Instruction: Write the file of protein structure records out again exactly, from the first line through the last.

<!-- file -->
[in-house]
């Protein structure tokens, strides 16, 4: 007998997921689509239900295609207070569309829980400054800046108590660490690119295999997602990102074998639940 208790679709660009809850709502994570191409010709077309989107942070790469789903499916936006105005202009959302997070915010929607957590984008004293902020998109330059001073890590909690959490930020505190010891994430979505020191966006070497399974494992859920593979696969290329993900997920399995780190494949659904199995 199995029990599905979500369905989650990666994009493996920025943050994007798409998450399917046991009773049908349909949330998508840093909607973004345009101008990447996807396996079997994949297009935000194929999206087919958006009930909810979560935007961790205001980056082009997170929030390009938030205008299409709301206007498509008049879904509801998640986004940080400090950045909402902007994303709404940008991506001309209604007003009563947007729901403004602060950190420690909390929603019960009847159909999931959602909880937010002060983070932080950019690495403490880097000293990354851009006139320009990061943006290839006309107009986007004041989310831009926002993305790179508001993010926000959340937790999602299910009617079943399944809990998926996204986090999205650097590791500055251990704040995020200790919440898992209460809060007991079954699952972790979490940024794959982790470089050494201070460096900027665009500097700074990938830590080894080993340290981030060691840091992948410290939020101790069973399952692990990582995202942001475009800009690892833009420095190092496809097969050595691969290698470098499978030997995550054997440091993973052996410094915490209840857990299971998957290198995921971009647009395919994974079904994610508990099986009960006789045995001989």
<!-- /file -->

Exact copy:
[in-house]
């Protein structure tokens, strides 16, 4: 007998997921689509239900295609207070569309829980400054800046108590660490690119295999997602990102074998639940 208790679709660009809850709502994570191409010709077309989107942070790469789903499916936006105005202009959302997070915010929607957590984008004293902020998109330059001073890590909690959490930020505190010891994430979505020191966006070497399974494992859920593979696969290329993900997920399995780190494949659904199995 199995029990599905979500369905989650990666994009493996920025943050994007798409998450399917046991009773049908349909949330998508840093909607973004345009101008990447996807396996079997994949297009935000194929999206087919958006009930909810979560935007961790205001980056082009997170929030390009938030205008299409709301206007498509008049879904509801998640986004940080400090950045909402902007994303709404940008991506001309209604007003009563947007729901403004602060950190420690909390929603019960009847159909999931959602909880937010002060983070932080950019690495403490880097000293990354851009006139320009990061943006290839006309107009986007004041989310831009926002993305790179508001993010926000959340937790999602299910009617079943399944809990998926996204986090999205650097590791500055251990704040995020200790919440898992209460809060007991079954699952972790979490940024794959982790470089050494201070460096900027665009500097700074990938830590080894080993340290981030060691840091992948410290939020101790069973399952692990990582995202942001475009800009690892833009420095190092496809097969050595691969290698470098499978030997995550054997440091993973052996410094915490209840857990299971998957290198995921971009647009395919994974079904994610508990099986009960006789045995001989």